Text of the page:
Do you currently drink red wine for your health becaaaauuuse you read somewhere once that red wine was good for your health? Yeah... stop that. This week's Fix it Friday focuses on a less-physical, more-nutritional topic. A wonderfully discerning and long time client of mine sent me an article which I devoured this morning, loved, and wanted to share with you guys!
Now before you stop reading/get mad/freak out, I'm not on a soap box, and FYI, I personally will continue to enjoy an occasional glass of wine. I'm not telling you alcohol is the absolute devil and to drop it like it's hot. I AM saying....IF you are one who currently justifies their wine love with, "but it's so good for you!", I would like to suggest a little come-to-Jesus moment with a side dose of reality.
This article comes from PsychologyToday.com and was written by Georgia Ede, MD. She is "a Harvard-trained, board-certified psychiatrist specializing in nutrition-focused counseling and consulting services for individuals and fellow clinicians".
Here is the link: https://www.psychologytoday.com/us/blog/diagnosis-diet/201909/can-red-wine-reduce-your-risk-alzheimers
Dr. Ede asks us to consider, when the last time was that your doctor said to you, "Your problem, Mrs. Williams, is that you don’t drink. The human brain requires alcohol to function at its best. Go home, start drinking regularly, then come see me again in three months.”
Yeah - has not, and will not ever happen. Because those kinds of statements don't come from doctors who possess a vast understanding of how substances affect the human brain. Those kind of statements come from TV shows and articles adept at sucking you in with sexy, attention-grabbing headlines. What's potentially more enticing than being told all your health problems can be/will be improved by drinking more...?
Anyway, when you have a moment, check the article out. Bookmark it and read it when you're enjoying your next glass of wine. ;) I love it because it's sciencey. It describes, in an understandable way, what resveratrol is and does. It outlines for us the three main "studies" which spawned many of these claims that "wine is a health food" and explains the major flaws with each of them.
If you don't have time to read the article, check out my two favorite takeaway facts that Dr. Ede throws out there for us:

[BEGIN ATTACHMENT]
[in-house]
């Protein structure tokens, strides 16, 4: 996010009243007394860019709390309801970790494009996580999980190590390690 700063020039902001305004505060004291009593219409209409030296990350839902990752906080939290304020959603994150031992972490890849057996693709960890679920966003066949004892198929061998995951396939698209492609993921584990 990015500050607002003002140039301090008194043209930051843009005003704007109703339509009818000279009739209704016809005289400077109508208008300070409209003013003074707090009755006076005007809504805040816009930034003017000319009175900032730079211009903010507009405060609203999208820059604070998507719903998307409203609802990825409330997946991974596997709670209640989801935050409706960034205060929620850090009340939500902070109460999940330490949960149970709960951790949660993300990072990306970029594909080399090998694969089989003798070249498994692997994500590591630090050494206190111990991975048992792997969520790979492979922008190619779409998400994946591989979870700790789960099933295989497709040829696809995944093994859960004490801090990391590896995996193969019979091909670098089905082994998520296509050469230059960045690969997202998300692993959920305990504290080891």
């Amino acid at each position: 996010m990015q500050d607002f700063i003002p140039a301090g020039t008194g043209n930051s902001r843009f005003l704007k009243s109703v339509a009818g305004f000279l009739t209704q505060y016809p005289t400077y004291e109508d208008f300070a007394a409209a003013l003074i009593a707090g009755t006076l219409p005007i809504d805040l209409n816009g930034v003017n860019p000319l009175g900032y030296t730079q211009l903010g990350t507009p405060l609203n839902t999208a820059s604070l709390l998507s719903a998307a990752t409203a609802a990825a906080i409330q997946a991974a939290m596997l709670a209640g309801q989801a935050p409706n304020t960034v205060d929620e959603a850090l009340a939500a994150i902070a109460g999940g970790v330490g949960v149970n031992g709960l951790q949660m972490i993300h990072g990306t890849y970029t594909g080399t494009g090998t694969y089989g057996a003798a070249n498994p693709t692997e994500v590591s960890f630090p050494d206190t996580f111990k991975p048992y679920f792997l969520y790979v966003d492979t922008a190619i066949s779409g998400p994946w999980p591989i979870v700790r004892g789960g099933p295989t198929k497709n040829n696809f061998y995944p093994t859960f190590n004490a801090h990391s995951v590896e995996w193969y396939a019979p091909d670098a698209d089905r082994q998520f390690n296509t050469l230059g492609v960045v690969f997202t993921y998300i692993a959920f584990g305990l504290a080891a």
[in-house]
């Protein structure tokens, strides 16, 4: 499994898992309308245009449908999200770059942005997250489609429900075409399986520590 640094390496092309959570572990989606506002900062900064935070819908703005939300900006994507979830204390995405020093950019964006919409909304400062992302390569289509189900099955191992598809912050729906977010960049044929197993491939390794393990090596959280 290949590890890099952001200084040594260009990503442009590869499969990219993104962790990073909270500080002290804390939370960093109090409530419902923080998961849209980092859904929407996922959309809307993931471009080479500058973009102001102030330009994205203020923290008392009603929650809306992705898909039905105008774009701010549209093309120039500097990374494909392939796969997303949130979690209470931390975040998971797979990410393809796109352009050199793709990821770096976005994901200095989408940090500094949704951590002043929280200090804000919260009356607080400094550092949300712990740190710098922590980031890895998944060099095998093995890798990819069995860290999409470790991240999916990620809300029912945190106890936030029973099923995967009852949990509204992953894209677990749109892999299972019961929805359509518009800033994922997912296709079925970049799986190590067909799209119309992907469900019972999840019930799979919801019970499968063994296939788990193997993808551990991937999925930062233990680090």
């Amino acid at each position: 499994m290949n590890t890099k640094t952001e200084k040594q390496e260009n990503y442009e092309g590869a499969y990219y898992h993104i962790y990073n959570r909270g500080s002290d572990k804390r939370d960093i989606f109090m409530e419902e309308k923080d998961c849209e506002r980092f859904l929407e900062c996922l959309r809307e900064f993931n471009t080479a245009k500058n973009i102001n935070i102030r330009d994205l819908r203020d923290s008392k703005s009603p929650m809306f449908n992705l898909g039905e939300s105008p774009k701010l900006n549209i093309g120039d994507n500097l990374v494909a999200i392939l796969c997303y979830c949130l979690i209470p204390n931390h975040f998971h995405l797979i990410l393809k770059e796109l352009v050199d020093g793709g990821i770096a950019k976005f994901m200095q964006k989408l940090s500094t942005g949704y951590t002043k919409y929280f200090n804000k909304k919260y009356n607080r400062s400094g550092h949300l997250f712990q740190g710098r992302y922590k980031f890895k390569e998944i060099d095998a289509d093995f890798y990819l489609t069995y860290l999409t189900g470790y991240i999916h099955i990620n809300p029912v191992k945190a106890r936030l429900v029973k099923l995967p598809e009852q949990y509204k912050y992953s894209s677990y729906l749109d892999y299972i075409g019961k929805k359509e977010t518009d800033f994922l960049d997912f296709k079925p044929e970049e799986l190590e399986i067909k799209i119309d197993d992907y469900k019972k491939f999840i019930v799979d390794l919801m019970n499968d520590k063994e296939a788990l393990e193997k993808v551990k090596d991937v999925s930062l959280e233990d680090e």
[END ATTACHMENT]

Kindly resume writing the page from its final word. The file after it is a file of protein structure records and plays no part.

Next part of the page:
"Doses used in the study described above were 500 to 2000 milligrams per day. To reach even the low end of that dose range, you would have to drink more than 19 gallons of wine per day, because the typical glass of red wine contains just one measly milligram of resveratrol."
"Resveratrol is believed to “work” by fighting oxidative stress. Unfortunately, that lonely milligram of antioxidant in your wine glass is swimming in five ounces of wine, which contains 3/4 of an ounce of alcohol, a powerful promoter of oxidation."
Again, it is not my place to take away the joys of an occasional drink or two. Shoot. Moms? Dads? No one is more deserving of that little mental *sigh* that comes to you after you're about half way through your favorite glass of red after a long week. Or my corporate ladder climbers - sometimes a little happy hour is just what you need once in a while after an extra stressful day. (Hopefully you're ALSO balancing these moments with regular bouts of physical releases at the gym, good food, and a decent sleep schedule.) But sure! Enjoy your wine. However, don't do it under the guise of health just because some grocery store checkout line magazine article told you to.
Cassandra R. Bradin is a certified personal trainer who is passionate about the essential idea of longevity in training, creating programs that enhance function, mobility, strength and internal well-being. She specializes in weight loss, Olympic weightlifting, nutrition, and fitness for seniors. With a full-time career in fitness, when she's not working with clients in her studio or coaching, Cassandra enjoys spending time on her mini farm in Oakland, MI.